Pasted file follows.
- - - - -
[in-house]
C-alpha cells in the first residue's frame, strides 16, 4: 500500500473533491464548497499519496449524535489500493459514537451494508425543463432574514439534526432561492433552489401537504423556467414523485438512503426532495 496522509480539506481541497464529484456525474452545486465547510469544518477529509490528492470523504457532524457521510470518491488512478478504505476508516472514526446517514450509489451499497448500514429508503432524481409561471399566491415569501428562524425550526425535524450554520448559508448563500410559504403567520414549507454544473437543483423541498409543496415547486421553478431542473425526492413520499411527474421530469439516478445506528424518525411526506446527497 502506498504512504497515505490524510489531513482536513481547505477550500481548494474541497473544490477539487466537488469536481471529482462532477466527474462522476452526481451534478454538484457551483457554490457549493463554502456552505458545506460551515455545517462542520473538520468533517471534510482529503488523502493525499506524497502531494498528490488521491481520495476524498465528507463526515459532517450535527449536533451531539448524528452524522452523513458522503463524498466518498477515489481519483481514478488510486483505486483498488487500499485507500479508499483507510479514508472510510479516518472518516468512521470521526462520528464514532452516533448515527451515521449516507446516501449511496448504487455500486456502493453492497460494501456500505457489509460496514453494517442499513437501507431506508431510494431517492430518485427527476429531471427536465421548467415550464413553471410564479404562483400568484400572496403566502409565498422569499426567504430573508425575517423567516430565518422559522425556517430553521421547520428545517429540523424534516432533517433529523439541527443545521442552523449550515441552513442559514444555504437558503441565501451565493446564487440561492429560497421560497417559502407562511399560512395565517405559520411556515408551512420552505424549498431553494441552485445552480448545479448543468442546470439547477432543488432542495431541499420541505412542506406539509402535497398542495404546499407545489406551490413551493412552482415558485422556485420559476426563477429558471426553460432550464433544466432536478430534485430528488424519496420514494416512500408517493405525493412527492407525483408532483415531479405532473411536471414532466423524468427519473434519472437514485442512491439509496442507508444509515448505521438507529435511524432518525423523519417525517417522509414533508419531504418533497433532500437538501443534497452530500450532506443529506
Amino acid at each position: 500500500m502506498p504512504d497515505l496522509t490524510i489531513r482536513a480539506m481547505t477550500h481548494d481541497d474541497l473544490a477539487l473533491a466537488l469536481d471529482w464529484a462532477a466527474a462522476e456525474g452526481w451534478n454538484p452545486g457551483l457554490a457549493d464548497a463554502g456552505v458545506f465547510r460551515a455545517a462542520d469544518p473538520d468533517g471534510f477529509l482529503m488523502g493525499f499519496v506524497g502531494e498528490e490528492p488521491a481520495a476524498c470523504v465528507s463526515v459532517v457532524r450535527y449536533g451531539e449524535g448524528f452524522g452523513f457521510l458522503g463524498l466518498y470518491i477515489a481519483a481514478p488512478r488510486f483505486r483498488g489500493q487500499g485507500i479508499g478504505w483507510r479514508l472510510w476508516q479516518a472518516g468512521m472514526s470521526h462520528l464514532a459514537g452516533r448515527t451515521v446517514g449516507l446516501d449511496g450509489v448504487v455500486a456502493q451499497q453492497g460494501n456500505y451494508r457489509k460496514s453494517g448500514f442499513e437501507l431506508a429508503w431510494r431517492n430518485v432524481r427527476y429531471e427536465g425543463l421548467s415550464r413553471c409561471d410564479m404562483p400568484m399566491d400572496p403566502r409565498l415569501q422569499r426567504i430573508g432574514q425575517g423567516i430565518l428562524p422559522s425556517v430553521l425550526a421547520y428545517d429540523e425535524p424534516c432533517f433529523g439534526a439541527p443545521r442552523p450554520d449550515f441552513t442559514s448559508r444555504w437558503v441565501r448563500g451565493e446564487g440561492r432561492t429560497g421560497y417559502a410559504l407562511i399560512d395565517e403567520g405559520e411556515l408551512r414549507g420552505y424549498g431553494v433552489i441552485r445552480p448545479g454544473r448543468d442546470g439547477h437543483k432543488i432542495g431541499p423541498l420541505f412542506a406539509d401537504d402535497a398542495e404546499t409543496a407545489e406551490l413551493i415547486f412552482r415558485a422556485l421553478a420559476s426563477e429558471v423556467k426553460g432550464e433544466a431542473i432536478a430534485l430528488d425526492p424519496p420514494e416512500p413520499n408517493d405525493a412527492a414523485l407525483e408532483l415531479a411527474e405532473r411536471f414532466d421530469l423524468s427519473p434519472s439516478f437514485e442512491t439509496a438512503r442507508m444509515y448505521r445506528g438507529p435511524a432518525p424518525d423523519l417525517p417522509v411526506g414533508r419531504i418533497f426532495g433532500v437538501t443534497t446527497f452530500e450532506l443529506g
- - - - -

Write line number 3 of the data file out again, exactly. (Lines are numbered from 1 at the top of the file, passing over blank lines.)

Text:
Amino acid at each position: 500500500m502506498p504512504d497515505l496522509t490524510i489531513r482536513a480539506m481547505t477550500h481548494d481541497d474541497l473544490a477539487l473533491a466537488l469536481d471529482w464529484a462532477a466527474a462522476e456525474g452526481w451534478n454538484p452545486g457551483l457554490a457549493d464548497a463554502g456552505v458545506f465547510r460551515a455545517a462542520d469544518p473538520d468533517g471534510f477529509l482529503m488523502g493525499f499519496v506524497g502531494e498528490e490528492p488521491a481520495a476524498c470523504v465528507s463526515v459532517v457532524r450535527y449536533g451531539e449524535g448524528f452524522g452523513f457521510l458522503g463524498l466518498y470518491i477515489a481519483a481514478p488512478r488510486f483505486r483498488g489500493q487500499g485507500i479508499g478504505w483507510r479514508l472510510w476508516q479516518a472518516g468512521m472514526s470521526h462520528l464514532a459514537g452516533r448515527t451515521v446517514g449516507l446516501d449511496g450509489v448504487v455500486a456502493q451499497q453492497g460494501n456500505y451494508r457489509k460496514s453494517g448500514f442499513e437501507l431506508a429508503w431510494r431517492n430518485v432524481r427527476y429531471e427536465g425543463l421548467s415550464r413553471c409561471d410564479m404562483p400568484m399566491d400572496p403566502r409565498l415569501q422569499r426567504i430573508g432574514q425575517g423567516i430565518l428562524p422559522s425556517v430553521l425550526a421547520y428545517d429540523e425535524p424534516c432533517f433529523g439534526a439541527p443545521r442552523p450554520d449550515f441552513t442559514s448559508r444555504w437558503v441565501r448563500g451565493e446564487g440561492r432561492t429560497g421560497y417559502a410559504l407562511i399560512d395565517e403567520g405559520e411556515l408551512r414549507g420552505y424549498g431553494v433552489i441552485r445552480p448545479g454544473r448543468d442546470g439547477h437543483k432543488i432542495g431541499p423541498l420541505f412542506a406539509d401537504d402535497a398542495e404546499t409543496a407545489e406551490l413551493i415547486f412552482r415558485a422556485l421553478a420559476s426563477e429558471v423556467k426553460g432550464e433544466a431542473i432536478a430534485l430528488d425526492p424519496p420514494e416512500p413520499n408517493d405525493a412527492a414523485l407525483e408532483l415531479a411527474e405532473r411536471f414532466d421530469l423524468s427519473p434519472s439516478f437514485e442512491t439509496a438512503r442507508m444509515y448505521r445506528g438507529p435511524a432518525p424518525d423523519l417525517p417522509v411526506g414533508r419531504i418533497f426532495g433532500v437538501t443534497t446527497f452530500e450532506l443529506g